diversity

Editors discuss new collection on civil rights issues raised by accountability push

Editors discuss new collection of essays about the impact of various state and federal policies on minority students -- an impact the authors see as far too often ignored.

Lawrence Krauss Accused of Harassing Women

Several talks by Lawrence Krauss, a professor of physics at Arizona State University and a well-known skeptic, were canceled after BuzzFeed reported on allegations of sexual harassment against him. Krauss, who denies the claims, will not speak at the American Physical Society’s meeting in April, it announced Friday. The society “deplores harassment in all its forms and remains committed to ensuring a respectful and safe environment at its meetings,” it said in a statement. Among other appearances, Krauss’s book talk at Massachusetts Institute of Technology next month has been canceled. The American Humanist Association, which in 2015 made Krauss its Humanist of the Year, also said it won’t ignore the allegations, and that it stands “behind the brave women who speak out against sexual misconduct.”

Arizona State said that it hasn’t received any complaints against Krauss but that it has initiated a review to “discern the facts.” Krauss is accused of groping and making inappropriate comments to students and colleagues going back to 2006, before he worked at Arizona State. He told BuzzFeed that it is “common knowledge that celebrity attracts all forms of negative attention from many different angles. There is no pattern of discontent revealed here that suggests any other explanation.”

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Going Over Time at Conferences by Gender

Research suggests that women are underrepresented as speakers at conferences, especially in certain fields. But when they are invited to speak, do they take up as much airtime as men? No, suggests a new, preliminary study of speaking times at 11 different scientific conferences from 2016-17. Men went over their allotted share of time in 47 percent of the talks studied, compared to 41 percent of the time for women. The study found that allocated time, career stage and enforcement of timekeeping were the factors most associated with how long speakers talked but that gender and conference time also mattered significantly. Male speakers were most likely to go overtime at large conferences: 73 percent of the time, compared to 49 percent of the time for women at large conference.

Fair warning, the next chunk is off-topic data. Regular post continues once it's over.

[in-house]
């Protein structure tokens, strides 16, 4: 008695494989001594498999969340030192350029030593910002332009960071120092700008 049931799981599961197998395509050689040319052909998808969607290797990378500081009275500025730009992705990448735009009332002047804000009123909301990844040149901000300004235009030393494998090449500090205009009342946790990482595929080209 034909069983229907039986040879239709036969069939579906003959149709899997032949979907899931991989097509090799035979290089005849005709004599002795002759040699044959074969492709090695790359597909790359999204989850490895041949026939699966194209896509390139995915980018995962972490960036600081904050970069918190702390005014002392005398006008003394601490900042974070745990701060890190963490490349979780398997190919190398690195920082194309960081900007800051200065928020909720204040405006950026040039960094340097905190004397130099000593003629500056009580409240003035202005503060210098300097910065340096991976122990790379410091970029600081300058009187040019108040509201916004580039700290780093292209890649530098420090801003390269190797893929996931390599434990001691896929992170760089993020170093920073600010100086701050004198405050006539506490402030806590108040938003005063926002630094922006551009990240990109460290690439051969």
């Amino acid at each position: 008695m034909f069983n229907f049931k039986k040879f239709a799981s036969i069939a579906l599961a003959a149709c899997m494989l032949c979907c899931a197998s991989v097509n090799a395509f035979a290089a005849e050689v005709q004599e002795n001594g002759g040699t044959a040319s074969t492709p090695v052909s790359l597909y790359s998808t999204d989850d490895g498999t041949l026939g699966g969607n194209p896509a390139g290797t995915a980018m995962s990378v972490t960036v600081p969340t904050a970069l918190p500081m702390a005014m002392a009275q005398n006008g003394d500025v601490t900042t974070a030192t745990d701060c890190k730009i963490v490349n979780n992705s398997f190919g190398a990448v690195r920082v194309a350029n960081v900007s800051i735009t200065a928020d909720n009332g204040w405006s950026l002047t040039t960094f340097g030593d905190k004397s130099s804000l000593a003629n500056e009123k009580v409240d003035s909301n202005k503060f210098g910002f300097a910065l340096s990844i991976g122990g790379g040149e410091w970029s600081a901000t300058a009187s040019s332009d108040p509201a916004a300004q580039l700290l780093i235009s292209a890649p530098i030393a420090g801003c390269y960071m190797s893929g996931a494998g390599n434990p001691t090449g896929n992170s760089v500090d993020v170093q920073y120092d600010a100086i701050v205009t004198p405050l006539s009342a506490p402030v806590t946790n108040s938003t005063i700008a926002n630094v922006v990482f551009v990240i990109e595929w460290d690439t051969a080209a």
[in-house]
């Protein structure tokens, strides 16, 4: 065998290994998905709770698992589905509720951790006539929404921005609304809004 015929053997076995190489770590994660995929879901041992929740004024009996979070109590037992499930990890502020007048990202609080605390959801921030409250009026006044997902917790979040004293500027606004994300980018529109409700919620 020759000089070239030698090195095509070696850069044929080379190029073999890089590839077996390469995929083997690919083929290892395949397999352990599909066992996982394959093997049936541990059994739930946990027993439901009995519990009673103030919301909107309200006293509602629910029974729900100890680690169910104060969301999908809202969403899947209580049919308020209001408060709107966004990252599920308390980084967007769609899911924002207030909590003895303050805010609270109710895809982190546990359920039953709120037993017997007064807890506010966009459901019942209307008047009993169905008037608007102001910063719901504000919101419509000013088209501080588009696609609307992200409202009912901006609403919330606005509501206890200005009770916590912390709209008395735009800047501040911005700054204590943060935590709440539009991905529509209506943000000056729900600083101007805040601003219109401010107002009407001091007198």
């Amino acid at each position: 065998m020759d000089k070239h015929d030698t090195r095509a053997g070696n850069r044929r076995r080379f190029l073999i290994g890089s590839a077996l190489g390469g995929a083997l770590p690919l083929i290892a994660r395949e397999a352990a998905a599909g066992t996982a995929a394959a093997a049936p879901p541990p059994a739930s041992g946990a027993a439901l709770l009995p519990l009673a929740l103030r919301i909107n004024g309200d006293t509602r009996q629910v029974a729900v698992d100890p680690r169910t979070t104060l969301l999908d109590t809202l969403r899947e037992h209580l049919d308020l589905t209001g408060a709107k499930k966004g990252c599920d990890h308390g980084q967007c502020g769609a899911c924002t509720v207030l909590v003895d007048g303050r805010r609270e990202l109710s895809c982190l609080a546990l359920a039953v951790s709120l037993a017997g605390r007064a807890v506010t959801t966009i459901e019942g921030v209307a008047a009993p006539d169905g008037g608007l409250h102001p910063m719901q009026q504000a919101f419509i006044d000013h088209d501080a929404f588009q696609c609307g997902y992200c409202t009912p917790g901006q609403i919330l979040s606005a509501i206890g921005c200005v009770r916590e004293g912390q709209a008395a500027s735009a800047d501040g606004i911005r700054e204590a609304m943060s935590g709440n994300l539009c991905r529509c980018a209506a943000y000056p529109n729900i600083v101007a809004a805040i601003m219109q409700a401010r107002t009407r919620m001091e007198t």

Co-author Johanna Hoog, an assistant professor of chemistry and molecular biology at the University of Gothenburg in Sweden, said via email that while career step is still a more important determinant than speaker gender, the study still gets at “the ‘glass ceiling’ that keeps women from becoming leaders in academia.” The online reaction to the paper thus far also demonstrates how “much people hate when speakers come unprepared and go over time” in general, she added.

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Concordia Alabama, a historically black college, announces that it will shut down operations

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Concordia in Alabama, the only Lutheran HBCU, will end operations. It is second small religious college to announce closure in a week.

Historians Pledge Action on Harassment

In a new report to members of the American Historical Association, Mary Beth Norton, AHA president, Mary Donlon Alger Professor of American History and Stephen H. Weiss Presidential Fellow at Cornell University, pledged action on sexual harassment -- including developing a procedure that could expel offenders from AHA events. While the association “has long been on record as decrying sexual harassment in employment,” Norton said, that “statement clearly needs expanding and updating.”

Norton said leaders within the association have been discussing the matter since the fall and recently decided to survey members about their experiences with harassment at past conventions. The association also held a session on harassment within the field at its annual meeting in January, during which members requested that AHA develop “best practices” to guide historians and their employers. It has therefore become clear, Norton said, that “rather than one statement, the AHA needed to adopt several: one on sexual harassment, setting forth principles and complaint procedures for our conventions and other meetings we organized, and others on such topics as hiring and mentoring, outlining principles and best practices in contexts over which we have no direct control.”